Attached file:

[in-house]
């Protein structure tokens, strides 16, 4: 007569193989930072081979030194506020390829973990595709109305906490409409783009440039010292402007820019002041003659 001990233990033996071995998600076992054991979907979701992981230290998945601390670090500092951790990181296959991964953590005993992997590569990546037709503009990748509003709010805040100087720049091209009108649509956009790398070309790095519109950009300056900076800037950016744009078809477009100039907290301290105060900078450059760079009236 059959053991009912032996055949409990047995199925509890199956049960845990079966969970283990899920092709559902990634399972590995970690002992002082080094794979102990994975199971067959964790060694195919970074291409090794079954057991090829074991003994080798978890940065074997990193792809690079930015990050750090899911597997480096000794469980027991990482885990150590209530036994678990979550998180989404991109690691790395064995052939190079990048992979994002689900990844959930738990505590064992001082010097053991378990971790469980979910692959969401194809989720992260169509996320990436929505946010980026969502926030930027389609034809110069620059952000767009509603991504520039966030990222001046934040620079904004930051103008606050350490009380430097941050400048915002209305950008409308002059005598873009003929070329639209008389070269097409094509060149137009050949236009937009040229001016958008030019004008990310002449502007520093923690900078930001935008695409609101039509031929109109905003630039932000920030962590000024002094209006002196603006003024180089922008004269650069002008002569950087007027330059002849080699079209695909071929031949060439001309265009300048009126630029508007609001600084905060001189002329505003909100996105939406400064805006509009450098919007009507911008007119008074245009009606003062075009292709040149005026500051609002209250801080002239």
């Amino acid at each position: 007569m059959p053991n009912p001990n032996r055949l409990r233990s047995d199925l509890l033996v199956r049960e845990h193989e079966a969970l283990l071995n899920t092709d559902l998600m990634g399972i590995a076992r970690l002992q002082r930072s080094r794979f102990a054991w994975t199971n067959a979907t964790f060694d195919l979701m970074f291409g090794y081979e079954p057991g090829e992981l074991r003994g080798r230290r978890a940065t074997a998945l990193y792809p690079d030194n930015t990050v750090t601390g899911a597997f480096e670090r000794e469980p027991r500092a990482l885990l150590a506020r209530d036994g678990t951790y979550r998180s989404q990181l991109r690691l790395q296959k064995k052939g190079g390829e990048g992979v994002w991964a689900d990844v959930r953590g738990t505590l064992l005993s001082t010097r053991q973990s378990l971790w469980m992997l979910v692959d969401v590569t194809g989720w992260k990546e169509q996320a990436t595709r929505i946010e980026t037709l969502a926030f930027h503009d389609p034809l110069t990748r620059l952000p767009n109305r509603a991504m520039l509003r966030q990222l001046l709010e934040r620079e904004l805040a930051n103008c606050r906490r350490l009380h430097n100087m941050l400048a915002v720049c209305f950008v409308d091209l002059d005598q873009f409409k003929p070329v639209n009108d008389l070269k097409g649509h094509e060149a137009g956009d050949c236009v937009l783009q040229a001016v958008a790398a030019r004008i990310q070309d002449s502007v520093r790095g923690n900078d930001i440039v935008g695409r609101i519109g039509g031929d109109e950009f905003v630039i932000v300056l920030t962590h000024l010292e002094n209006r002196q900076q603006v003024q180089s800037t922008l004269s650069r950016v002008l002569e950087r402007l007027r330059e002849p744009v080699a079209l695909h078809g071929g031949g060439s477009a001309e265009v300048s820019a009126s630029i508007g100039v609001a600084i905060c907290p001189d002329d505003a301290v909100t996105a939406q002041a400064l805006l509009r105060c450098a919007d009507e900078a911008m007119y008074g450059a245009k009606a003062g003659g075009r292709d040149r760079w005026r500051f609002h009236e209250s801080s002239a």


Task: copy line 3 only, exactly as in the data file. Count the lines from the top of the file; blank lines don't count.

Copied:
């Amino acid at each position: 007569m059959p053991n009912p001990n032996r055949l409990r233990s047995d199925l509890l033996v199956r049960e845990h193989e079966a969970l283990l071995n899920t092709d559902l998600m990634g399972i590995a076992r970690l002992q002082r930072s080094r794979f102990a054991w994975t199971n067959a979907t964790f060694d195919l979701m970074f291409g090794y081979e079954p057991g090829e992981l074991r003994g080798r230290r978890a940065t074997a998945l990193y792809p690079d030194n930015t990050v750090t601390g899911a597997f480096e670090r000794e469980p027991r500092a990482l885990l150590a506020r209530d036994g678990t951790y979550r998180s989404q990181l991109r690691l790395q296959k064995k052939g190079g390829e990048g992979v994002w991964a689900d990844v959930r953590g738990t505590l064992l005993s001082t010097r053991q973990s378990l971790w469980m992997l979910v692959d969401v590569t194809g989720w992260k990546e169509q996320a990436t595709r929505i946010e980026t037709l969502a926030f930027h503009d389609p034809l110069t990748r620059l952000p767009n109305r509603a991504m520039l509003r966030q990222l001046l709010e934040r620079e904004l805040a930051n103008c606050r906490r350490l009380h430097n100087m941050l400048a915002v720049c209305f950008v409308d091209l002059d005598q873009f409409k003929p070329v639209n009108d008389l070269k097409g649509h094509e060149a137009g956009d050949c236009v937009l783009q040229a001016v958008a790398a030019r004008i990310q070309d002449s502007v520093r790095g923690n900078d930001i440039v935008g695409r609101i519109g039509g031929d109109e950009f905003v630039i932000v300056l920030t962590h000024l010292e002094n209006r002196q900076q603006v003024q180089s800037t922008l004269s650069r950016v002008l002569e950087r402007l007027r330059e002849p744009v080699a079209l695909h078809g071929g031949g060439s477009a001309e265009v300048s820019a009126s630029i508007g100039v609001a600084i905060c907290p001189d002329d505003a301290v909100t996105a939406q002041a400064l805006l509009r105060c450098a919007d009507e900078a911008m007119y008074g450059a245009k009606a003062g003659g075009r292709d040149r760079w005026r500051f609002h009236e209250s801080s002239a």